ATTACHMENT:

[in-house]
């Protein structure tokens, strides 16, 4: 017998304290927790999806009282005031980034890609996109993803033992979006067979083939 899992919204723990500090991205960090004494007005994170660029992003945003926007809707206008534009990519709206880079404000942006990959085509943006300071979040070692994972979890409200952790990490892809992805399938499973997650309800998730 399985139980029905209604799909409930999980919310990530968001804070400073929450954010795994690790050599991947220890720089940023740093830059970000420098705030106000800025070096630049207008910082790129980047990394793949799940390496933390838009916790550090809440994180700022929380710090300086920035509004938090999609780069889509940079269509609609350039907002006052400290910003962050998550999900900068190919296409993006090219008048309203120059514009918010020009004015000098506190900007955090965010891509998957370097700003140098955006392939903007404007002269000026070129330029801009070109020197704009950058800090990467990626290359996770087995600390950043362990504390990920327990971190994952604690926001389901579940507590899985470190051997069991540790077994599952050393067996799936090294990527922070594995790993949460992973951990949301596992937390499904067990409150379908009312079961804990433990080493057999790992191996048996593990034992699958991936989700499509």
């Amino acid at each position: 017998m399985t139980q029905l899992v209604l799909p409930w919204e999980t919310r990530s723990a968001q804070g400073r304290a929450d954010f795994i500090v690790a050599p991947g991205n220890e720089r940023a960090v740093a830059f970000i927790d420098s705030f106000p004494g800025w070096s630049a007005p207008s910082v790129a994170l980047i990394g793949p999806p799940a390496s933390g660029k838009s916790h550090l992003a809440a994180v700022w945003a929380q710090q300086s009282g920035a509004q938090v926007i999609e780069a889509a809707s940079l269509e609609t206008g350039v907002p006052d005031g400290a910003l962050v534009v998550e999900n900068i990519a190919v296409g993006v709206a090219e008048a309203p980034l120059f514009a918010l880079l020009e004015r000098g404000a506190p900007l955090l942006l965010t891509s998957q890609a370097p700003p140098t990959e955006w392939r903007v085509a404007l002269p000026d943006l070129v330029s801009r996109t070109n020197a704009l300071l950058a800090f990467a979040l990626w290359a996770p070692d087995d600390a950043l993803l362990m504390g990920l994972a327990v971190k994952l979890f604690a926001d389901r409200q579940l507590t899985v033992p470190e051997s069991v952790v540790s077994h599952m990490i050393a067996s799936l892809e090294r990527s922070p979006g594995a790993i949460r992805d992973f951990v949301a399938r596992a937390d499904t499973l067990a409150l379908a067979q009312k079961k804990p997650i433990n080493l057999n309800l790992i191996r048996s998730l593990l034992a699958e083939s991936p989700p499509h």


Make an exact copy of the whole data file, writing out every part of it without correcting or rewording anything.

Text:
[in-house]
């Protein structure tokens, strides 16, 4: 017998304290927790999806009282005031980034890609996109993803033992979006067979083939 899992919204723990500090991205960090004494007005994170660029992003945003926007809707206008534009990519709206880079404000942006990959085509943006300071979040070692994972979890409200952790990490892809992805399938499973997650309800998730 399985139980029905209604799909409930999980919310990530968001804070400073929450954010795994690790050599991947220890720089940023740093830059970000420098705030106000800025070096630049207008910082790129980047990394793949799940390496933390838009916790550090809440994180700022929380710090300086920035509004938090999609780069889509940079269509609609350039907002006052400290910003962050998550999900900068190919296409993006090219008048309203120059514009918010020009004015000098506190900007955090965010891509998957370097700003140098955006392939903007404007002269000026070129330029801009070109020197704009950058800090990467990626290359996770087995600390950043362990504390990920327990971190994952604690926001389901579940507590899985470190051997069991540790077994599952050393067996799936090294990527922070594995790993949460992973951990949301596992937390499904067990409150379908009312079961804990433990080493057999790992191996048996593990034992699958991936989700499509």
């Amino acid at each position: 017998m399985t139980q029905l899992v209604l799909p409930w919204e999980t919310r990530s723990a968001q804070g400073r304290a929450d954010f795994i500090v690790a050599p991947g991205n220890e720089r940023a960090v740093a830059f970000i927790d420098s705030f106000p004494g800025w070096s630049a007005p207008s910082v790129a994170l980047i990394g793949p999806p799940a390496s933390g660029k838009s916790h550090l992003a809440a994180v700022w945003a929380q710090q300086s009282g920035a509004q938090v926007i999609e780069a889509a809707s940079l269509e609609t206008g350039v907002p006052d005031g400290a910003l962050v534009v998550e999900n900068i990519a190919v296409g993006v709206a090219e008048a309203p980034l120059f514009a918010l880079l020009e004015r000098g404000a506190p900007l955090l942006l965010t891509s998957q890609a370097p700003p140098t990959e955006w392939r903007v085509a404007l002269p000026d943006l070129v330029s801009r996109t070109n020197a704009l300071l950058a800090f990467a979040l990626w290359a996770p070692d087995d600390a950043l993803l362990m504390g990920l994972a327990v971190k994952l979890f604690a926001d389901r409200q579940l507590t899985v033992p470190e051997s069991v952790v540790s077994h599952m990490i050393a067996s799936l892809e090294r990527s922070p979006g594995a790993i949460r992805d992973f951990v949301a399938r596992a937390d499904t499973l067990a409150l379908a067979q009312k079961k804990p997650i433990n080493l057999n309800l790992i191996r048996s998730l593990l034992a699958e083939s991936p989700p499509h």